What is really needed is a short-range low-power ad-hock peer-to-peer wireless networking protocol that could support device/resource discovery, authentication, and transparent data encryption. This would ideally be implemented as a single chip solution and consume on the order of 10mW in active transmission mode. If anyone has a solution like this, please contact us.

Why do you consolidate your battery power? Seperately powering each component would result in significantly reduced uptime or significantly increased system weight. (This results from the non-ideal properties of batteries, but a full discussion is beyond the scope of this FAQ).

Seperate batteries also impose increased demands on the user to monitor and charge each battery seperately. The consolidated design allows the user to keep the system up indefinitely by hot-swapping the four system batteries.

Why not use notebook computer motherboards instead of the Brightstar or CerfBoard?

Why not use an IPAQ or other modern PDA?

Most notebook computers use an x86 based architecture that maximizes compatibility with conventional desktop computers but is not particularly power efficient or flexible in the hardware interface. Our choice of single-board industrial computers is driven by our need for flexibility, small form-factor, and low power consumption.

The BrightStar ipEngine1 consumes on the order of two Watts (as compared to almost ten times this much for a typical notebook computer) and includes an on-board FPGA that provides an extremely flexible hardware interface. The CerfBoard is very small, significantly faster, and even more power efficient. It also provides a built-in CF connector and 10-base Ethernet, as well as serial ports and GPIO pins.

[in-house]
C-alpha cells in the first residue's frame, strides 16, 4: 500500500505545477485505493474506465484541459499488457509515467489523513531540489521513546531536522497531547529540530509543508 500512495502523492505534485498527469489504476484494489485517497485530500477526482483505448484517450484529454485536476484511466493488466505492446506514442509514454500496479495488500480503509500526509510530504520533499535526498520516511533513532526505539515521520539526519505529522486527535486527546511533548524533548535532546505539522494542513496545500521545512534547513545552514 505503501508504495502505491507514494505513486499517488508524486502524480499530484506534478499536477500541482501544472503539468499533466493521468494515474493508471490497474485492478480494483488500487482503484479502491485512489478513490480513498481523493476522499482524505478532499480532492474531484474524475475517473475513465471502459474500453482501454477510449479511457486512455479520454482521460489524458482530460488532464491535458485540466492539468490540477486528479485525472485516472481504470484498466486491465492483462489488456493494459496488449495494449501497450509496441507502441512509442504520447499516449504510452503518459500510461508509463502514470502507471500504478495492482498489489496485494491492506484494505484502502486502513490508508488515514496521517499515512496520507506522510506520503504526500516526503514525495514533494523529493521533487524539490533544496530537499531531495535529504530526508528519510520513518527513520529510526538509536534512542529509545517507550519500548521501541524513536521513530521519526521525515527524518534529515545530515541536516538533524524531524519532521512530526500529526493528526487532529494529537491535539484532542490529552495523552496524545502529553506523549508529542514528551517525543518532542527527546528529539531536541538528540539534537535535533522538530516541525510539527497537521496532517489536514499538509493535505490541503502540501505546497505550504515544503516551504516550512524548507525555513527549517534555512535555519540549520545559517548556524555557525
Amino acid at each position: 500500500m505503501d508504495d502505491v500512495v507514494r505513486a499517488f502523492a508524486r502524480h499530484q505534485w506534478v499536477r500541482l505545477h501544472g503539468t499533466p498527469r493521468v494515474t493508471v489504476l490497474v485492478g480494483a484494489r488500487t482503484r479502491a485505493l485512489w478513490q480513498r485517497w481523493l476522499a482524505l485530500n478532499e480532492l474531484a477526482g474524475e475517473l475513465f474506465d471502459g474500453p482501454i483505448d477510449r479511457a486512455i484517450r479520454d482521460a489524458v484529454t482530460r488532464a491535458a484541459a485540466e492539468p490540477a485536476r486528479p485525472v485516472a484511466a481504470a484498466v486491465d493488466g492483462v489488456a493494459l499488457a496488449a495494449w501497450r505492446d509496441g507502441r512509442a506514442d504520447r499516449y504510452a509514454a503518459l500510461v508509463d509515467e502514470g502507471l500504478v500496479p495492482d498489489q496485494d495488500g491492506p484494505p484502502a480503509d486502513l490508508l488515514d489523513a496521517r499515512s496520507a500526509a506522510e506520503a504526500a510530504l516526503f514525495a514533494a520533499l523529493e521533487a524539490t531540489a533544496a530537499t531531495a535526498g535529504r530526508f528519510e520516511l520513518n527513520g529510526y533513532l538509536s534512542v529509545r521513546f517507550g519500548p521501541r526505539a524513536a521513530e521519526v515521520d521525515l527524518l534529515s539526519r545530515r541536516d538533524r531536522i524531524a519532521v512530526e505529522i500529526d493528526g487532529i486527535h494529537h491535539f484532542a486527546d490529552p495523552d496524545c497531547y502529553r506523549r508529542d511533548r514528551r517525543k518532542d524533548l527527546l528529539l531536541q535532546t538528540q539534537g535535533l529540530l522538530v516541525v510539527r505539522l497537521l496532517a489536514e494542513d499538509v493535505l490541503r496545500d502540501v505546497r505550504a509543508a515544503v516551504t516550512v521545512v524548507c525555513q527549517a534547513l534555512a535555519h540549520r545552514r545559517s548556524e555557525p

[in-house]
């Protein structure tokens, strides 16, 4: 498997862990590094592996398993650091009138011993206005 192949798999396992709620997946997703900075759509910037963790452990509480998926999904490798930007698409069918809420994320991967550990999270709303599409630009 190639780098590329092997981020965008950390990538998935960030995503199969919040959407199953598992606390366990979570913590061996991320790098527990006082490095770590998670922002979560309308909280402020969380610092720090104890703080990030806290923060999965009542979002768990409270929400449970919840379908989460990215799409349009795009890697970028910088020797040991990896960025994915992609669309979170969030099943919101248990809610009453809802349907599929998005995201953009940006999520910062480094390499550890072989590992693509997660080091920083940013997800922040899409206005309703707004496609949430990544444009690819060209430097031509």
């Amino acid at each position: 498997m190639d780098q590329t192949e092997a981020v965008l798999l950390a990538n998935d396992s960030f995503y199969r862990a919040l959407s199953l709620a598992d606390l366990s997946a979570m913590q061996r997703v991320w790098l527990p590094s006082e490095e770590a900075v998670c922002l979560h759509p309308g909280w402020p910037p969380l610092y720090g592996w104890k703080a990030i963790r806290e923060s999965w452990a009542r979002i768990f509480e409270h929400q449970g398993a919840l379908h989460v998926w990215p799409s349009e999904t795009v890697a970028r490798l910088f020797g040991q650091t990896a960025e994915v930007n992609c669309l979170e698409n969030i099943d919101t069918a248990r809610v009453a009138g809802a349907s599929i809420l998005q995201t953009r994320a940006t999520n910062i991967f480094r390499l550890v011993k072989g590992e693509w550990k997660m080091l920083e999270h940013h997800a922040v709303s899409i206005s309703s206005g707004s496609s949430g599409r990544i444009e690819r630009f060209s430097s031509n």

Most consumer electronics devices, be they PDAs or notebook computers or cell phones, are engineered to maximize ergonomics and minimize component count. This makes them decidedly difficult to "hack" or repackage. We use these devices mostly for applications where we can simply plug them in as-is.

I can't find the schematics and plans you keep promising -- where are they? We are finally starting to put up document packages for MIThril hardware; Check out the MIThril hardware design page. Also, be sure to look at the MIThril Construction section on our wiki.
What about MIThril software? We are also starting publish our MIThril software as well; you can find the code in our MIThril Code CVS repository.
Do you sell MIThril kits? MIThril is a research architecture, not a product. There are no kits or assembled units available for purchase. However, we hope to document the MIThril design well enough that a sufficiently motivated and technically able person could reconstruct our work from scratch, and to make this as easy as possible.
When will MIThril units be commercially available? Perhaps never. It is possible that one of our sponsors or some other interested party may choose to use our published specifications and plans as the basis for a commercial product; if this ever happens, you can be sure we will make that information available here.